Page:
The circular, open-air cage will rotate 360 degrees to give riders views of Philadelphia, Camden, and their suburbs.
The tower, illuminated at night, won't be the tallest structure in Camden - that distinction will still belong to City Hall - but will reach as high as the Benjamin Franklin Bridge.
Tower Systems Ltd., the United Kingdom-based firm designing the tower, is using Camden as the prototype for future projects, Keppel said.
The aquarium has had eight million visitors since Herschend took over in 2005 and experienced a surge in attendance the last two years after dips in 2006 and 2007, Keppel said. It hopes to draw more attendance with the tower, which will sit directly south of the aquarium.
Admission for the tower, which will be open from March through December, will be available separately or with an aquarium pass. A ticket price has not been set.
For Camden, where parking lots sit in prime real estate spaces along the waterfront, the hope is that the tower also attracts more people to the RiverLink Ferry between Camden and Philadelphia and more development to the water's edge.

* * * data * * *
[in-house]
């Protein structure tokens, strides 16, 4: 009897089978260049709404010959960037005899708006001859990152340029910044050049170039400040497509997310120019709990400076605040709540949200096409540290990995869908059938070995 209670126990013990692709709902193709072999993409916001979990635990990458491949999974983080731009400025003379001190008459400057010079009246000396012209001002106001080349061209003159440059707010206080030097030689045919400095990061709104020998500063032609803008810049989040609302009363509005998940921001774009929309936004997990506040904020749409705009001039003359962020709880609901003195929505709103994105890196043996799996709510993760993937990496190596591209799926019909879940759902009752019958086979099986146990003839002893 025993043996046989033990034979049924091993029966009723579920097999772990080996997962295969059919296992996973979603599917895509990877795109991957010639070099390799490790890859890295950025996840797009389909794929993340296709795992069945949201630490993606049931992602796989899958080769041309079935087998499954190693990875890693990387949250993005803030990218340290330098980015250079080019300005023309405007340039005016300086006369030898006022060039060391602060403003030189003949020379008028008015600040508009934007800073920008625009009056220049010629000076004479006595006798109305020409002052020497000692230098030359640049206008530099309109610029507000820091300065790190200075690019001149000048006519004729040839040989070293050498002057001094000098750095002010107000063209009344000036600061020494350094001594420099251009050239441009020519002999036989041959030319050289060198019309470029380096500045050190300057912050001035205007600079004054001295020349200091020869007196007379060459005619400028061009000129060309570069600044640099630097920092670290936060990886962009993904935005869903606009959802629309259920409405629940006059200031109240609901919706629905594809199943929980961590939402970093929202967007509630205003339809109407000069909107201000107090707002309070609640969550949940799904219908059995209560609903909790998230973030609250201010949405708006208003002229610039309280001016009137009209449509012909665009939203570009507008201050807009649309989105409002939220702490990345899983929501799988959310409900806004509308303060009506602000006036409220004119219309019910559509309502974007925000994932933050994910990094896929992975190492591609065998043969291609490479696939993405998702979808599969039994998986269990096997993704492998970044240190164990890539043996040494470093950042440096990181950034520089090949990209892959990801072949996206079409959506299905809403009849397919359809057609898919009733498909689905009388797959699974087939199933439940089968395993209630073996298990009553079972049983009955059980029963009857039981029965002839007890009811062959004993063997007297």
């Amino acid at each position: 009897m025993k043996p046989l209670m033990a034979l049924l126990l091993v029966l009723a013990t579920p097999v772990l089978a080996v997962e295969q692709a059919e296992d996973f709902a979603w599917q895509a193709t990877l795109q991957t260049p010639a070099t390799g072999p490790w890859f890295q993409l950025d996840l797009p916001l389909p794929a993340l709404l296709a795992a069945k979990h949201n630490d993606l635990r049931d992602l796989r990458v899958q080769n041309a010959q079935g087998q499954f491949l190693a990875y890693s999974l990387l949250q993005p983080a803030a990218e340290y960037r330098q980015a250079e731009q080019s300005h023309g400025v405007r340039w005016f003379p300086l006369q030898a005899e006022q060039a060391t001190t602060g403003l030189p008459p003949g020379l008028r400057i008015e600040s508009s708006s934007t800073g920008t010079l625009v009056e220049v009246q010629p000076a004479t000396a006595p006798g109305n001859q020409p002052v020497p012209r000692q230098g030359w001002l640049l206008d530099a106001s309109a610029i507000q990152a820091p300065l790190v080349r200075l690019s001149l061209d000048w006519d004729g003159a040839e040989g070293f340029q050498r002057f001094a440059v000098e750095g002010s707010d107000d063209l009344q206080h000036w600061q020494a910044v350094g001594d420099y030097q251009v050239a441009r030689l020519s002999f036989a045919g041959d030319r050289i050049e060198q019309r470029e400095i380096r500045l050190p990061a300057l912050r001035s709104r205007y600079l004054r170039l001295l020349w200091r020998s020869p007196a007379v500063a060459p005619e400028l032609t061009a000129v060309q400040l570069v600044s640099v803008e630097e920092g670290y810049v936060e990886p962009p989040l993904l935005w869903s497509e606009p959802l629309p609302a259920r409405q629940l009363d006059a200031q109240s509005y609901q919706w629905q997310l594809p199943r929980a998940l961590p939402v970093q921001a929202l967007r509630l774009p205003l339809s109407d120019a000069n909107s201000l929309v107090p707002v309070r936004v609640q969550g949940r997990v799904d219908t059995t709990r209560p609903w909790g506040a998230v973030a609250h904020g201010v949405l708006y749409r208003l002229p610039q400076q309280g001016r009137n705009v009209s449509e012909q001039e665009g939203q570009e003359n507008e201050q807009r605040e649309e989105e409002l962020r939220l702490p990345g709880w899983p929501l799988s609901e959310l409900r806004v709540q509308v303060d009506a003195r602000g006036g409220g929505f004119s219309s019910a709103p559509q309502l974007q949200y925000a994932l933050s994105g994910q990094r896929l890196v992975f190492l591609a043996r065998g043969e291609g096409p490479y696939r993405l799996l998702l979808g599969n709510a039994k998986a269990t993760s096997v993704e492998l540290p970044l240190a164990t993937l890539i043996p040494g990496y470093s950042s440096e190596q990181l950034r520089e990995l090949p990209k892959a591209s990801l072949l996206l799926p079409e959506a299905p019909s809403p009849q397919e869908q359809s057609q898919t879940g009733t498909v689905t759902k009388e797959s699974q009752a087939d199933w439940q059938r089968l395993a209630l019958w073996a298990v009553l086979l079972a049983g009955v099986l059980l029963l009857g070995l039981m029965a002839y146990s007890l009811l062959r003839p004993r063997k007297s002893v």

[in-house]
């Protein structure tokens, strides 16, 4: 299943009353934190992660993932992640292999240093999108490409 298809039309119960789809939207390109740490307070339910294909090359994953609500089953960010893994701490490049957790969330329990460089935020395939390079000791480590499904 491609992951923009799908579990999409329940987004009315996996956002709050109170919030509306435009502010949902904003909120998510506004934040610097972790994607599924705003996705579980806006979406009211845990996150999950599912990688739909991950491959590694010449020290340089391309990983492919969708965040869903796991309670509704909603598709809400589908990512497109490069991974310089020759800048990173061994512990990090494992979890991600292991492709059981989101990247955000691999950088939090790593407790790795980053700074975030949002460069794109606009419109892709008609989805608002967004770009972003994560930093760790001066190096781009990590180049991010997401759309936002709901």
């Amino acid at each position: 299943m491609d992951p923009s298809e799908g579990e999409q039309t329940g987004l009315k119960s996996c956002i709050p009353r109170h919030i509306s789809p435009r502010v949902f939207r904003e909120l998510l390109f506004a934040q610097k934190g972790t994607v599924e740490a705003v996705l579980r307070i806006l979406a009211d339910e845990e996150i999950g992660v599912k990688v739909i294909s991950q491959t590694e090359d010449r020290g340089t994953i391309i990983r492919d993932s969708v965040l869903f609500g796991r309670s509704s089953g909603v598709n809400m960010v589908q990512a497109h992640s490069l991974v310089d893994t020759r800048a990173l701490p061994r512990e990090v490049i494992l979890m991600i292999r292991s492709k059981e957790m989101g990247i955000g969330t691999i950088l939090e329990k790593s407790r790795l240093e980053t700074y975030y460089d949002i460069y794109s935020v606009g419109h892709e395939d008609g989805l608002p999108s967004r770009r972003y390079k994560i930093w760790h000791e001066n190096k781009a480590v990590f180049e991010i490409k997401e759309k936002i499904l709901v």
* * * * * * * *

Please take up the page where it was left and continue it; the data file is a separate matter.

Mayor Dana L. Redd, who is running for reelection Tuesday, called the project a way to celebrate "two cities, one waterfront."
"It creates a sense of place and identity in our city of Camden, again making this a tourist destination," she said.
Keppel pointed to the recently enacted New Jersey Economic Opportunity Act, which increases incentives cities can offer to companies, as critical in bringing the project to the aquarium.
The act was sponsored by Sen. Donald Norcross and Assemblymen Gilbert "Whip" Wilson and Angel Fuentes, all of whom attended the news conference. The three Democrats, who represent Camden, are running for reelection Tuesday.
Keppel said groundbreaking would likely be in the spring.